Some Thoughts on Making

Welcome to the “Maker” movement.

Mankind’s traditions in making—in fabrication—are strong and deep-rooted.
From the earliest days when mankind walked the planet, he was a maker. We see it in the tools uncovered from archeological sites of lives lived tens of thousands of years ago. Whether piercing tools for hunting or sewing, grinding tools for preparing meals, chopping tools for building, vessels for carrying water and grain, or digging tools for farming, our ancestors made and used them all.

Then, as now, among the most respected professions, I’m certain, was the tool maker—the maker of things that allowed others to go about their business—whether it was as a hunter, a clothes-maker, a builder, or a cook.

Today’s maker has tools available that have been refined over thousands of generations: the knife, the hammer, the awl. Though some of the tools we’re familiar with were invented only in the last few decades—the portable drill, the computer, the computer numerically controlled (CNC) machine, the robot. The truth is, we stand on the shoulders of the giants that went before.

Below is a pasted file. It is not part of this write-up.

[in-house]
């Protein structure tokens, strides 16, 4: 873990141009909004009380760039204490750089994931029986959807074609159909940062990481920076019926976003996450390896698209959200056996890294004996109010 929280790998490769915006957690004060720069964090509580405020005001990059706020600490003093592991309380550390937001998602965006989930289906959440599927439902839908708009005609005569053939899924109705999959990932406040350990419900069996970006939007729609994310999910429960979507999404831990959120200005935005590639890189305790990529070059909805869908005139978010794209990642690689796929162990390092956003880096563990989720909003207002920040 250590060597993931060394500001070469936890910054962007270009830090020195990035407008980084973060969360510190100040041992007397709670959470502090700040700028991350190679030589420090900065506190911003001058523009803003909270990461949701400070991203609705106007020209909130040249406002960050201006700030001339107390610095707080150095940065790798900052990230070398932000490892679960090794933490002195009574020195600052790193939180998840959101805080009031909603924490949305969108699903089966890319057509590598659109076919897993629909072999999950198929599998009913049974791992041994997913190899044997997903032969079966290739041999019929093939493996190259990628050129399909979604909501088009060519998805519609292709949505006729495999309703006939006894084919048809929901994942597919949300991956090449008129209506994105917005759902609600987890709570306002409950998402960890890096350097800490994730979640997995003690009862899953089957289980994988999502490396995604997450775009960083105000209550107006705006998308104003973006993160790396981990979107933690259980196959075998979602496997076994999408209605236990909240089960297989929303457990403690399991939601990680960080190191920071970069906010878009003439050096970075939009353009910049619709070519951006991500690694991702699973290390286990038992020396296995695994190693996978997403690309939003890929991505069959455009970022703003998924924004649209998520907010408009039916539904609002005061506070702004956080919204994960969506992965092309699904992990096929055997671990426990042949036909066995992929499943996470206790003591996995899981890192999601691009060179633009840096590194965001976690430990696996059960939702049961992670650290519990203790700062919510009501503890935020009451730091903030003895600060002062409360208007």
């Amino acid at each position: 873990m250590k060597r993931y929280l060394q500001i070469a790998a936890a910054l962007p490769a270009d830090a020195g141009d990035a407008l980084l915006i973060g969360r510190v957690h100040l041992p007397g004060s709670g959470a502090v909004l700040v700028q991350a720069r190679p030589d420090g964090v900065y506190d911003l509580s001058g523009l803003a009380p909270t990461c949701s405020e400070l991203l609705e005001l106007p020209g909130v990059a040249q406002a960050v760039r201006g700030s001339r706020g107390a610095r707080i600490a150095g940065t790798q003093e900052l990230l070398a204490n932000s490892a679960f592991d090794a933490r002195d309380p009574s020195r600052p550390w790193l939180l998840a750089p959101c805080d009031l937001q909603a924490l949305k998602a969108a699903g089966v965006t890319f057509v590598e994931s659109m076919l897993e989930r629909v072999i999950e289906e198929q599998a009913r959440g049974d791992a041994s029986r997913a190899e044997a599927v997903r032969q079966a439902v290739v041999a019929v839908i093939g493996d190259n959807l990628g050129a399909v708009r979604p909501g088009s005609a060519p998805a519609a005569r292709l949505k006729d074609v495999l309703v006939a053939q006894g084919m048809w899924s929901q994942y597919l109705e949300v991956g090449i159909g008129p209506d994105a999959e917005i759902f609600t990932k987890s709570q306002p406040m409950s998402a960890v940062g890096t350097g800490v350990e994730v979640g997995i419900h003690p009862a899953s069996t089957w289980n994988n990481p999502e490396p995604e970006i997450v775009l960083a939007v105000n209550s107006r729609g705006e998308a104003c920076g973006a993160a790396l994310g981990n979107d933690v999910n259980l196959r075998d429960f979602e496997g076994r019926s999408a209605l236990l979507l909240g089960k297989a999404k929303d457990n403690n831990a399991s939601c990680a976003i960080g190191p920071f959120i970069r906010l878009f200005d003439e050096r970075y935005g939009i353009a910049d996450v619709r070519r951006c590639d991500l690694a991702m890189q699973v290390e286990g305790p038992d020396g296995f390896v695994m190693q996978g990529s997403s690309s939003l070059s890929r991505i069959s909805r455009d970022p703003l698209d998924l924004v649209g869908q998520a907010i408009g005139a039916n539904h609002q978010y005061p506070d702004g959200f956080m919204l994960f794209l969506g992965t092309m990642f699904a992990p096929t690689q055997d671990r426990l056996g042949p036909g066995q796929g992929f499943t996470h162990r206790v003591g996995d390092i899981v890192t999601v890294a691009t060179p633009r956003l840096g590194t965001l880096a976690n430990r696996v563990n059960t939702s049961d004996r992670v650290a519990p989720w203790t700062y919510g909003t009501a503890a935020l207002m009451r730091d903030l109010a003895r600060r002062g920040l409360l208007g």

There’s something immensely satisfying from making things. Maybe it’s ingrained in our genetics. Maybe it’s “what we’re inclined to do” as humans. I don’t question that there are other soul-satisfying endeavors—healing the sick, creating artwork, getting lost in song, or cooking the to-die-for meal.

It isn’t a competition. It’s a choice of which skills you wish to develop.

As the great American scientist, entreprenuer, and statesman Benjamin Franklin said: “labor at something you love and you’ll never work a day in your life.”

“The mission before you, should you decide to accept it …” is to build a computer-controlled desktop device that will move about in 3-dimensions and can be extended in many ways to do any number of useful jobs. Along the way, you’ll delve into mechanics, electronics and programming and reach new levels of understanding of each of them.

The type of machine you’ll build—a robot—is used in manufacturing, in food-preparation, in the arts, in medicine, and in science. If you choose to go further, the skills you’ll learn in building and working with this machine will serve as a solid foundation for whatever you care to create.

May your journey be safe, fruitful and, above all, a happy one!